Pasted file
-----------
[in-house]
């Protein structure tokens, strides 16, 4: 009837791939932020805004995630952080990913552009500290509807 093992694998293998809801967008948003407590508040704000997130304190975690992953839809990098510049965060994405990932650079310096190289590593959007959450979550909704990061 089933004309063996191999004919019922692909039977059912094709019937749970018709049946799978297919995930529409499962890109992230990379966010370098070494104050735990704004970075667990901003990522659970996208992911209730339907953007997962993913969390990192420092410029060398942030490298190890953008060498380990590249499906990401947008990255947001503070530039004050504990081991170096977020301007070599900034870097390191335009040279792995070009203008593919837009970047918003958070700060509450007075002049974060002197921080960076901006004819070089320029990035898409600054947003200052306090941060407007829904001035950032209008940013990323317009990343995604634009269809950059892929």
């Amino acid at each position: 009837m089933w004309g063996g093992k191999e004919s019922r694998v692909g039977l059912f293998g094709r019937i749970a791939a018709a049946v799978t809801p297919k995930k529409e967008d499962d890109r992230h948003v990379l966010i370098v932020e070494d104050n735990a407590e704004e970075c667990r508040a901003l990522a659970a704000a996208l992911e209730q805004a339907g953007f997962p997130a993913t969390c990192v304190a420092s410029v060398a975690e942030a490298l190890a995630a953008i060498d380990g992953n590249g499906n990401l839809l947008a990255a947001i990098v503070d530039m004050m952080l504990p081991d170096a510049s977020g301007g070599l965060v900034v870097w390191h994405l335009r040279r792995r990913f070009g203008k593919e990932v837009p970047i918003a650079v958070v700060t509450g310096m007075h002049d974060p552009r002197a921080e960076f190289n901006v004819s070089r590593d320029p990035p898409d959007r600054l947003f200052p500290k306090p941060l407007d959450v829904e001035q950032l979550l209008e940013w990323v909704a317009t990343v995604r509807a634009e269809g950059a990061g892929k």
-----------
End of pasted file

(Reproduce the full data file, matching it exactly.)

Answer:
[in-house]
């Protein structure tokens, strides 16, 4: 009837791939932020805004995630952080990913552009500290509807 093992694998293998809801967008948003407590508040704000997130304190975690992953839809990098510049965060994405990932650079310096190289590593959007959450979550909704990061 089933004309063996191999004919019922692909039977059912094709019937749970018709049946799978297919995930529409499962890109992230990379966010370098070494104050735990704004970075667990901003990522659970996208992911209730339907953007997962993913969390990192420092410029060398942030490298190890953008060498380990590249499906990401947008990255947001503070530039004050504990081991170096977020301007070599900034870097390191335009040279792995070009203008593919837009970047918003958070700060509450007075002049974060002197921080960076901006004819070089320029990035898409600054947003200052306090941060407007829904001035950032209008940013990323317009990343995604634009269809950059892929």
């Amino acid at each position: 009837m089933w004309g063996g093992k191999e004919s019922r694998v692909g039977l059912f293998g094709r019937i749970a791939a018709a049946v799978t809801p297919k995930k529409e967008d499962d890109r992230h948003v990379l966010i370098v932020e070494d104050n735990a407590e704004e970075c667990r508040a901003l990522a659970a704000a996208l992911e209730q805004a339907g953007f997962p997130a993913t969390c990192v304190a420092s410029v060398a975690e942030a490298l190890a995630a953008i060498d380990g992953n590249g499906n990401l839809l947008a990255a947001i990098v503070d530039m004050m952080l504990p081991d170096a510049s977020g301007g070599l965060v900034v870097w390191h994405l335009r040279r792995r990913f070009g203008k593919e990932v837009p970047i918003a650079v958070v700060t509450g310096m007075h002049d974060p552009r002197a921080e960076f190289n901006v004819s070089r590593d320029p990035p898409d959007r600054l947003f200052p500290k306090p941060l407007d959450v829904e001035q950032l979550l209008e940013w990323v909704a317009t990343v995604r509807a634009e269809g950059a990061g892929k």